AV professionals owe it to their customers to be informed, said Barlow. “If you’re not designing in the capability to support 4K resolution, what do you tell the customer 12 months from now when he asks, ‘Can I do this’? Part of our role is selling solutions, and you can’t sell a solution without providing some educational component. Technology changes, and sometimes it doesn’t wait for you to accept it. Our goal is to try and provide clear technical facts and provide people with product choices that support these evolutions.”
Steve Harvey (email@example.com) has been west coast editor for Pro Sound News since 2000 and also contributes to TVTechnology, Pro Audio Review, and other NewBay titles. He has over 30 years of hands-on experience with a wide range of audio production technologies.
Wait, Did You Say 8K?!
Even though 4K is just arriving, we’re already hearing about 8K. SCN asked manufactures about whether customers will “wait and see” before diving into 4K, and what integrators should tell 4K customers that ask about 8K. Here’s what they had to say:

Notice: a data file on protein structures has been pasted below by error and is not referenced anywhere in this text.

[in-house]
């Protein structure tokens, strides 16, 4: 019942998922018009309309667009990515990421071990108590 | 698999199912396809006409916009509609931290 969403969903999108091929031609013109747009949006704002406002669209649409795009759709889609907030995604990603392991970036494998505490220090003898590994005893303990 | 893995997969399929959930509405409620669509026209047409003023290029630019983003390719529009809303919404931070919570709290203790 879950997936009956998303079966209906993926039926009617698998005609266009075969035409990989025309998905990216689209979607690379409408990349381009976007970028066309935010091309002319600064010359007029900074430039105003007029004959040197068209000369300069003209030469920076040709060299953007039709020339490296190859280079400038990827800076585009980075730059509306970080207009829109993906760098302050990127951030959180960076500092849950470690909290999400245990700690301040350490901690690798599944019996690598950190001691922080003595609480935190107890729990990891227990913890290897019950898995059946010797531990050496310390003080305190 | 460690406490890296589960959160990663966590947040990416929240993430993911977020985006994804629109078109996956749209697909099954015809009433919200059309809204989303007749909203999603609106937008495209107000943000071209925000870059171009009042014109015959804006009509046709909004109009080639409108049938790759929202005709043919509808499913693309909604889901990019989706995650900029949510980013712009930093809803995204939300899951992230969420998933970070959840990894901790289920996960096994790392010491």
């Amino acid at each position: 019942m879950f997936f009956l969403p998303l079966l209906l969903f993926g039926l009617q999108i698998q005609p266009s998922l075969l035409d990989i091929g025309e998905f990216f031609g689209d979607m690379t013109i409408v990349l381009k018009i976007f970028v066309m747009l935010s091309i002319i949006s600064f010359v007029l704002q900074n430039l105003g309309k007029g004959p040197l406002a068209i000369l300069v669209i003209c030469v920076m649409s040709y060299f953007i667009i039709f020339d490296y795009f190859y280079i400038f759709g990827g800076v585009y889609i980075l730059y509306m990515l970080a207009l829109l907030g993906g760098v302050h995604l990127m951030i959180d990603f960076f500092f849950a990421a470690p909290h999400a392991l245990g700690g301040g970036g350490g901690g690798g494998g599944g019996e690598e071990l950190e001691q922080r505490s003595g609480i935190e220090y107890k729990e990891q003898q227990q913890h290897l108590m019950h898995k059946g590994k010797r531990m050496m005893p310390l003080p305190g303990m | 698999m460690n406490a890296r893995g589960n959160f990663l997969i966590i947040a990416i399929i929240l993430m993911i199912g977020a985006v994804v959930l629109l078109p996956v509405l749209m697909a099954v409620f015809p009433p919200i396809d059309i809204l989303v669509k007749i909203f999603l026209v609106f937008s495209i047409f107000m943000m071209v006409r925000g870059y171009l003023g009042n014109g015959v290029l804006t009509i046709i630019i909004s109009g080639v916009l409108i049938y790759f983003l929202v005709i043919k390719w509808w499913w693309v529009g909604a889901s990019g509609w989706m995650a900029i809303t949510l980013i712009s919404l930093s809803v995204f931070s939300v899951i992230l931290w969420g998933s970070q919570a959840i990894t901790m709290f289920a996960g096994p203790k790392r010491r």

A conversation with an end user should center on his or her specific need or desire for high resolution. Simply due to the massive bandwidth requirements, 8K is an enormous leap in technology that will be slow to evolve. “More is better” doesn’t necessarily apply in this debate, so the customer needs to be educated about the pros and cons of 8K versus 4K, or even HD. Once the added cost is eliminated as a factor, the integrator needs to delve into the source materials and the installation environment. Today, since there are no sources available for generating those resolutions, a customer cannot actually realize the benefits of installing an 8K system. Even more important is the fact that we don’t even know what signal type or connection type will be employed. Too much about the technology is unknown right now for an integrator to guide a customer to a credible solution.
—Andy Fliss, Marketing Director, TVOne
4K is a reality. It’s here and our customers are using it today. 8K is an unknown from an implementation and wiring perspective, and there’s no standard connection that can provide 8K. The big caveat for our industry to consider is the cost of production, both for 4K and 8K. Because of our scalable solutions, we’re ready for 8K.”